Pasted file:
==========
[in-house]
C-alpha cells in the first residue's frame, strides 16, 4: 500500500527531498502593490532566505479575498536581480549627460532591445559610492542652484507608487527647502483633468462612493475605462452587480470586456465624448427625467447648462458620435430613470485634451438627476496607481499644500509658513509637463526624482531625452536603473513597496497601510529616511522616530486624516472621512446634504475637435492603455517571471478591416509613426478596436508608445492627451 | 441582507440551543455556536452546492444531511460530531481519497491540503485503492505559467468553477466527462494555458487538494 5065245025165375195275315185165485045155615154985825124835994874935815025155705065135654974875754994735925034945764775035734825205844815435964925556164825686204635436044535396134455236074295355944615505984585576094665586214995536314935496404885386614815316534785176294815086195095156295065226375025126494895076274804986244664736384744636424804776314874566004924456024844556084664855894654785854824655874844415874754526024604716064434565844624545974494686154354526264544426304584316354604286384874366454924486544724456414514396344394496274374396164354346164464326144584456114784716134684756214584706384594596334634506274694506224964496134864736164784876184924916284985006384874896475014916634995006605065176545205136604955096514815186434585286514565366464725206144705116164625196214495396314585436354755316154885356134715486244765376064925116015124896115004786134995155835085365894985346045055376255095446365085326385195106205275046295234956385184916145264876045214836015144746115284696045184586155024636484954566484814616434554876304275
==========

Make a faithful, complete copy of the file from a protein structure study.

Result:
[in-house]
C-alpha cells in the first residue's frame, strides 16, 4: 500500500527531498502593490532566505479575498536581480549627460532591445559610492542652484507608487527647502483633468462612493475605462452587480470586456465624448427625467447648462458620435430613470485634451438627476496607481499644500509658513509637463526624482531625452536603473513597496497601510529616511522616530486624516472621512446634504475637435492603455517571471478591416509613426478596436508608445492627451 | 441582507440551543455556536452546492444531511460530531481519497491540503485503492505559467468553477466527462494555458487538494 5065245025165375195275315185165485045155615154985825124835994874935815025155705065135654974875754994735925034945764775035734825205844815435964925556164825686204635436044535396134455236074295355944615505984585576094665586214995536314935496404885386614815316534785176294815086195095156295065226375025126494895076274804986244664736384744636424804776314874566004924456024844556084664855894654785854824655874844415874754526024604716064434565844624545974494686154354526264544426304584316354604286384874366454924486544724456414514396344394496274374396164354346164464326144584456114784716134684756214584706384594596334634506274694506224964496134864736164784876184924916284985006384874896475014916634995006605065176545205136604955096514815186434585286514565366464725206144705116164625196214495396314585436354755316154885356134715486244765376064925116015124896115004786134995155835085365894985346045055376255095446365085326385195106205275046295234956385184916145264876045214836015144746115284696045184586155024636484954566484814616434554876304275